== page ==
Innovating protective measures for safety-critical applications.
CATCH-IN CATCH-IN technologies and concepts for locating and tracking interference sources.
Investigation and implementation of sensor and monitoring approaches for the identification and localization of GNSS interference sources incl. field tests to investigate the quality of the approaches.
The reliance on global navigation satellite systems (GNSS) for vital safety-critical infrastructure and emerging key technologies will only grow in the future. Presently, numerous essential services, including financial markets, telecommunications networks, power grids, road networks, and air traffic, already depend on GNSS for time and location data.
As a result, disruptions in GNSS signals can have substantial consequences, affecting both safety and the economy. GNSS interruptions can, for instance, lead to the unavailability of location-based services crucial for automating road traffic and digitizing infrastructure operations. In aviation and air traffic control, GNSS disruptions can elevate stress levels among flight personnel, particularly during approach phases.
Innovative Direction-of-Arrival (DoA) method using a rotating antenna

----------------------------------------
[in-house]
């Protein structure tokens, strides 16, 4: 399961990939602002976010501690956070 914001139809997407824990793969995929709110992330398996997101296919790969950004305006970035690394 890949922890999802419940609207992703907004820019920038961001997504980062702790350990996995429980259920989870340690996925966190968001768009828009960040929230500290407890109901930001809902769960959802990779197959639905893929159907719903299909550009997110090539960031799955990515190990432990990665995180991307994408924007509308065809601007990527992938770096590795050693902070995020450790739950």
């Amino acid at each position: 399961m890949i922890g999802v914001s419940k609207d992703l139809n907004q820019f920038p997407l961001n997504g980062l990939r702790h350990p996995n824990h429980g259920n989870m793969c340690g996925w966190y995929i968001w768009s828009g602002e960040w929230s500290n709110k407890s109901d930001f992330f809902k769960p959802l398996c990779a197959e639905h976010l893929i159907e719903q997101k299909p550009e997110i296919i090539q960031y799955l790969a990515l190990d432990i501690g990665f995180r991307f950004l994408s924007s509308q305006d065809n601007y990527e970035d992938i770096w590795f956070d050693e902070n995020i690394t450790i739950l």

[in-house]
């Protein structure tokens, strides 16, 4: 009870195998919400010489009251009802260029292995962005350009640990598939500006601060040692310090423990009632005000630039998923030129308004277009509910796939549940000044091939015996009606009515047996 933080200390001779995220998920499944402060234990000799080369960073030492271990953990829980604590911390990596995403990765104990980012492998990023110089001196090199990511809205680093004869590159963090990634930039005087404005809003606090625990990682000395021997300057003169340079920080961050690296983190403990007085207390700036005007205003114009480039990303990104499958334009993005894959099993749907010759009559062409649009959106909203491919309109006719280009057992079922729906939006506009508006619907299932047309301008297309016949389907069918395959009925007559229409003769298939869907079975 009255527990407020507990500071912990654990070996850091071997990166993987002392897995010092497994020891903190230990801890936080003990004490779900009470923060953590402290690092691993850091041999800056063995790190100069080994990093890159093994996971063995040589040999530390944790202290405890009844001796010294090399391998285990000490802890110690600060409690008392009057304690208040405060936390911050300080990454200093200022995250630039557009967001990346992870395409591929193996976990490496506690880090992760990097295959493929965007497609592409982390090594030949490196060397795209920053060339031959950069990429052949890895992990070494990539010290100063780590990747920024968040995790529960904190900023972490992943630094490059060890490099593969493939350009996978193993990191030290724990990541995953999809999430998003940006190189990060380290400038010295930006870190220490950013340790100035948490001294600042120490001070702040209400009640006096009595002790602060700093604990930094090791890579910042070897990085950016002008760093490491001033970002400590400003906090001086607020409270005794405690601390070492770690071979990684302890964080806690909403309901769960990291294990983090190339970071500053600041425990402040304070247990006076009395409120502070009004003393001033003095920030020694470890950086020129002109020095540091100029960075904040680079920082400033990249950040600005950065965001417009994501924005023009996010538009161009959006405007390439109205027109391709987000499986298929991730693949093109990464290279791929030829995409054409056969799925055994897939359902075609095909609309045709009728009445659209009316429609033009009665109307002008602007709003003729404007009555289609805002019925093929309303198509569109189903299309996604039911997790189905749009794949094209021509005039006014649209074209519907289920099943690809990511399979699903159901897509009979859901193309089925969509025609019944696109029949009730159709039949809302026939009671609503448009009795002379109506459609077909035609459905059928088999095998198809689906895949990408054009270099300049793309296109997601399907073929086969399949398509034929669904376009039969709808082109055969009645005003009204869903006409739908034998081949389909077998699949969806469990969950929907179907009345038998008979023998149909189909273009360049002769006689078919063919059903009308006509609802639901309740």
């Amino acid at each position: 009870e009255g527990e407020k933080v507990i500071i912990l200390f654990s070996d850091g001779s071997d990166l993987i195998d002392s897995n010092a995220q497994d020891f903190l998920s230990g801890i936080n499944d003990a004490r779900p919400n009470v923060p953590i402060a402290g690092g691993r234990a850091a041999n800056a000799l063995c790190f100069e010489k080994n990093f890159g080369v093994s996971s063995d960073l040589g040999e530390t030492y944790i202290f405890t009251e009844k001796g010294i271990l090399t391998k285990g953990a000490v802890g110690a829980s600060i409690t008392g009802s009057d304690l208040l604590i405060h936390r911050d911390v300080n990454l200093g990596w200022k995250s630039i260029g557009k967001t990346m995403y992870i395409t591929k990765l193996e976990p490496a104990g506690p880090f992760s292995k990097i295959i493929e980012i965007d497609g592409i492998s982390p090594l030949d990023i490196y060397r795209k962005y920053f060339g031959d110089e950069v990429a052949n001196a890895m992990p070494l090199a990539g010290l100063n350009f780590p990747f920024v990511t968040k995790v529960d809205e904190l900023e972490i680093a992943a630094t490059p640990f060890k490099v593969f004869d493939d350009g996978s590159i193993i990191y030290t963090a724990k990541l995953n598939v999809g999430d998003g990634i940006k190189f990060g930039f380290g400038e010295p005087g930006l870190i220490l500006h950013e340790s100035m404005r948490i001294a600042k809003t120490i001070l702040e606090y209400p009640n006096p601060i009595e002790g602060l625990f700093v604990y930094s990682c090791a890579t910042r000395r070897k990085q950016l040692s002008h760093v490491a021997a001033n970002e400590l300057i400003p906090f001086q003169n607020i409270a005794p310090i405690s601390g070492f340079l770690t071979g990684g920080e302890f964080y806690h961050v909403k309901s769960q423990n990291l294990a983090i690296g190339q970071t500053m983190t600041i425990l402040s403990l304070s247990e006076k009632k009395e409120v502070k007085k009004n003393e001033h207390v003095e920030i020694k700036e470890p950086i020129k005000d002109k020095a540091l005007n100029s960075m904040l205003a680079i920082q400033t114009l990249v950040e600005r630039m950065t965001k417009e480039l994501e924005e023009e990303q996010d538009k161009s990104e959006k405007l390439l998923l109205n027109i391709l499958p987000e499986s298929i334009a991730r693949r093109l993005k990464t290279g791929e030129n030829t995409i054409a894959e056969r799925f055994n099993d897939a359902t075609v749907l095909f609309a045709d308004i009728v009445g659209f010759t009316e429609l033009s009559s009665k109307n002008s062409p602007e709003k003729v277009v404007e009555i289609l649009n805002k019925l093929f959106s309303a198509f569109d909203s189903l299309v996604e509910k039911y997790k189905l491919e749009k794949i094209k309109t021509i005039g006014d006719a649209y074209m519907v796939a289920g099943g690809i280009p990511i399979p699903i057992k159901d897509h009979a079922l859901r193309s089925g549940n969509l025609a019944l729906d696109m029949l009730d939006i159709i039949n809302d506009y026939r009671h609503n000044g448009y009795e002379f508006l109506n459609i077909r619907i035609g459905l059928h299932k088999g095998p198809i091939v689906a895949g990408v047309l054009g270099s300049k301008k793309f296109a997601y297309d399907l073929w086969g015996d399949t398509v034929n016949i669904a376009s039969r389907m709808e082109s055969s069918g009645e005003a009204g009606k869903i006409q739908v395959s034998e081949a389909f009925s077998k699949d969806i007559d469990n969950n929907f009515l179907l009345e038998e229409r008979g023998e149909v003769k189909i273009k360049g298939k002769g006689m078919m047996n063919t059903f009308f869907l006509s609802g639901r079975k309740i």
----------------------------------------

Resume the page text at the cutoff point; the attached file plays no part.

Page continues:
Within the framework of a nationwide monitoring system to combat frequency interference, the CATCH-IN project is dedicated to innovating protective measures for safety-critical applications reliant on radio wave reception. This includes case studies on GNSS utilization in aviation, safeguarding air traffic control, and collaborative systems in road traffic. The project explores a hybrid monitoring system that combines various sensor technologies, enabling real-time identification and localization of interference sources through an innovative Direction-of-Arrival (DoA) method using a rotating antenna. Additionally, the feasibility of using cost-effective SDR-based sensors for localization via Time-Difference of Arrival (TDoA) is being investigated.
Following this, the project will delve into assessing the significance of GNSS disruptions on air traffic control and aircraft operating in the take-off and landing zones of Graz Airport. The goal is to derive requirements for future monitoring systems. Concurrently, socio-scientific studies will analyze the stress experienced by flight personnel due to GNSS disruptions and their impacts on flight safety.
Overall, the project’s primary objective is to enhance understanding of interference, jamming, and spoofing occurrences and, simultaneously, to develop, implement, and study effective countermeasures.